How to avoid that your job offers are (too frequently) refused by candidates

You thought you had found a good candidate but he turned down your job offer and this is a scenario that you think is repeated frequently, if not too often. I agree that it is quite normal for candidates to refuse offers, but let’s just say that this situation happens more frequently in some companies. If this is the case for you, this blog post may provide you with some possible solutions.

At the beginning of the recruitment process, try to measure the candidate’s actual level of motivation.

In these times when recruitment is increasingly difficult, it can be tempting to willfully blind yourself to the real interest of candidates for your vacancies and hope for a small miracle or a turnaround in the end. In reality, however, this rarely happens. Normally, a candidate showing a low level of interest at the beginning of the process is unlikely to turn into a proactive and serious candidate.

Never underestimate the importance of geographic location (this applies mainly to the Montreal area).

We’re almost all running out of time. So why make an offer to a candidate living in Sainte-Julie and working in Boucherville when your business is located in Pointe-Claire? Do you really think your chances are good? For my part, I doubt it. At a time when candidates are spoilt for choice, fewer and fewer agree to change jobs and double or even triple the travel time to work.

Not believing that the salary component is an important factor in decision making.

I imagine that you too have heard this phrase several times: “Salary is not important”. I can inform you that for the vast majority of candidates, salary is important. In fact, it is one of the main factors in the decision whether or not to accept a job. So, if you always try to negotiate too much by telling yourself that candidates tend to exaggerate their salary expectations, it is quite normal that your offers are frequently refused. I would advise you to discuss the salary aspect at the outset of the process and eliminate candidates with expectations above the salary range of the position. I believe that it is useless to go through an entire recruitment process and, in the end, offer a salary that is 20% lower than one’s expectations and still hope that the candidate will accept. 9 times out of 10 the answer will be negative.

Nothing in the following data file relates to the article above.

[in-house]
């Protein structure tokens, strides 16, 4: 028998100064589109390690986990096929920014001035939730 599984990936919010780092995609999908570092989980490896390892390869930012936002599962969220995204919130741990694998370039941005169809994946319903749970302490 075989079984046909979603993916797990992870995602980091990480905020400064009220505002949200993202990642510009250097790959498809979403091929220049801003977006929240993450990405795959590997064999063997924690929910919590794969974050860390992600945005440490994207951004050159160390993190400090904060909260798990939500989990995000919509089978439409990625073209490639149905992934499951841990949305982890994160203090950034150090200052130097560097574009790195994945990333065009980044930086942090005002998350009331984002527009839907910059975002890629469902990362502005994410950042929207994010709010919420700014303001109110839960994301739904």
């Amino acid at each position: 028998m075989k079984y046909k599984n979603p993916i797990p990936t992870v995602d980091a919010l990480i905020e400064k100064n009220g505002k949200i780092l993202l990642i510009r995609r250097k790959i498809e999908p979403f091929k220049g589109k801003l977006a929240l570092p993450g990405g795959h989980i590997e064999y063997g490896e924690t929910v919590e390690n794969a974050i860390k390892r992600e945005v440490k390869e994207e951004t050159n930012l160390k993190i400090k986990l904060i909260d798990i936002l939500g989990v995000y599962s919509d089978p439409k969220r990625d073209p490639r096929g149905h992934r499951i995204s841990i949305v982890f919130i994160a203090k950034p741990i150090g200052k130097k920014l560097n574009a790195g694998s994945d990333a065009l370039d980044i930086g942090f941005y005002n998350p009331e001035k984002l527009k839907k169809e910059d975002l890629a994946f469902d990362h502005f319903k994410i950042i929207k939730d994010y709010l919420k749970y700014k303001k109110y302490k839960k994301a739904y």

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Keep your word.

You have gone through the entire recruitment process with the candidate and the main points of the job offer (salary, bonus, vacation, etc.) have been negotiated, but by the time you present the official offer, things have changed and you will no longer be able to respect what was agreed upon. Big mistake! What was the point of having promised the candidate that he or she could work from home on Fridays if you knew that this point would not be accepted by senior management in the end? People have expectations and accepting something and then changing their mind is rarely a winning strategy that pays off.

Recruitment is increasingly difficult and complex and if, despite your best efforts, you have positions that remain problematic to fill, do not hesitate to contact us in order to discuss your needs, without any obligation on your part. It will be our pleasure to discuss with you and answer all your questions.

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